WTO Ministerial Talks in Disarray As EU Lashes Out at G-20 Members

Original Publication Date: 
9 November, 2005

GENEVA--Preparations for the World Trade Organization's important ministerial conference in Hong Kong were thrown into disarray following two days of fruitless ministerial talks in Geneva Nov. 8-9, where member governments essentially gave up on achieving their stated goals for the December gathering.

The discussions were marred by an increasingly bitter feud between the European Union and members of the Group of 20 developing country alliance, in particular Brazil, on linkages between the Doha Round talks on agriculture and the separate talks on non-agricultural market access (NAMA) and services.

The two dozen ministers taking part in the talks left Geneva without any indication whether further high-level discussions would take place before the Hong Kong meeting, which was due to finalize a deal on key "modalities" for reducing tariffs on agricultural and industrial goods and cutting farm subsidies.

One official, however, speaking on condition of anonymity, said a small group of ministers may meet with WTO Director-General Pascal Lamy in the coming weeks in order to review a draft ministerial Hong Kong declaration the WTO chief plans to circulate before the end of November.

Ministers generally agreed with Lamy that the goals for Hong Kong would have to be "recalibrated" in light of the failure to make progress on bridging differences in agriculture, NAMA and services, leaving it up to the WTO chief to elaborate in the run-up to Hong Kong how this would be achieved.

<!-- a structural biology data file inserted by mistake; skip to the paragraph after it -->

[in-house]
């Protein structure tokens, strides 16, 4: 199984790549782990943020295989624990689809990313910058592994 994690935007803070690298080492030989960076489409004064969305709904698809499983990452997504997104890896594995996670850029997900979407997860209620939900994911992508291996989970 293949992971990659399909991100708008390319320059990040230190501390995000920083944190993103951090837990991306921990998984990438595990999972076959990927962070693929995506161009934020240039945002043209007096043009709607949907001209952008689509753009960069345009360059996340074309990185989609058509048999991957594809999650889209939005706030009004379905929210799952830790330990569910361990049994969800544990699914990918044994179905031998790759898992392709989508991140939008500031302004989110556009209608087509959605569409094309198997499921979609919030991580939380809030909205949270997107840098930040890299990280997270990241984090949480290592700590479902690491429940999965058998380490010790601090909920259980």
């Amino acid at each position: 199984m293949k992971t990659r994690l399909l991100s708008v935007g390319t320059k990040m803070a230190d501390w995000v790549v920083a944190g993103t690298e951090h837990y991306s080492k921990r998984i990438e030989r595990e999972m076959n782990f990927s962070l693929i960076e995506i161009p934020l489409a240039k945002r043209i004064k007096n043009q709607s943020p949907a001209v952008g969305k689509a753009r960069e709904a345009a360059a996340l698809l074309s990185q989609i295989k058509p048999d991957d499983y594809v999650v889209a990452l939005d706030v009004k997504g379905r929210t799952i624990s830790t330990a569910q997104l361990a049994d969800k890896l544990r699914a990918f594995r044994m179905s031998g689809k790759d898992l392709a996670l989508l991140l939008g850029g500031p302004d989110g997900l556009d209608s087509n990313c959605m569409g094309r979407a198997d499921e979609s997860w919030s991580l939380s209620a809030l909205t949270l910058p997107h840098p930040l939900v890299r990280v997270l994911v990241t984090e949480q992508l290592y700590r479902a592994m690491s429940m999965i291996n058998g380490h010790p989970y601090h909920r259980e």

Lamy has already indicated to trade diplomats that the goal will now be to improve on the WTO's August 2004 framework package for advancing the Doha talks and "locking in" areas of convergence in agriculture and NAMA that have emerged since then, especially over the past two months, when members began discussing figures to plug into formulas for reducing tariffs and subsidies.

The hope among some officials is that a Hong Kong agreement will include the structure of the formulas to be used and a possible range of figures to be plugged into the formulas, based on the proposals made to date.

No Modalities Deal, Portman Says

U.S. Trade Representative Rob Portman said that while the Geneva talks did result in some narrowing of differences on agriculture, NAMA and services, he admitted that ministers failed to achieve their objective of coming up with a modalities deal.

What can be achieved in Hong Kong, he added, "will depend on what happens in the next few weeks."

Portman noted that the original objective for Hong Kong was to agree on modalities that would spell out details such as the thresholds for reducing tariffs on farm imports in the four product "bands," which would ensure that higher tariffs are subject to bigger cuts. Other broad agreements were sought on areas including: the treatment of agricultural products deemed "sensitive" by WTO members; the use of a harmonizing "Swiss" formula for cutting tariffs on industrial goods; and a range of possible figures for reducing industrial tariffs.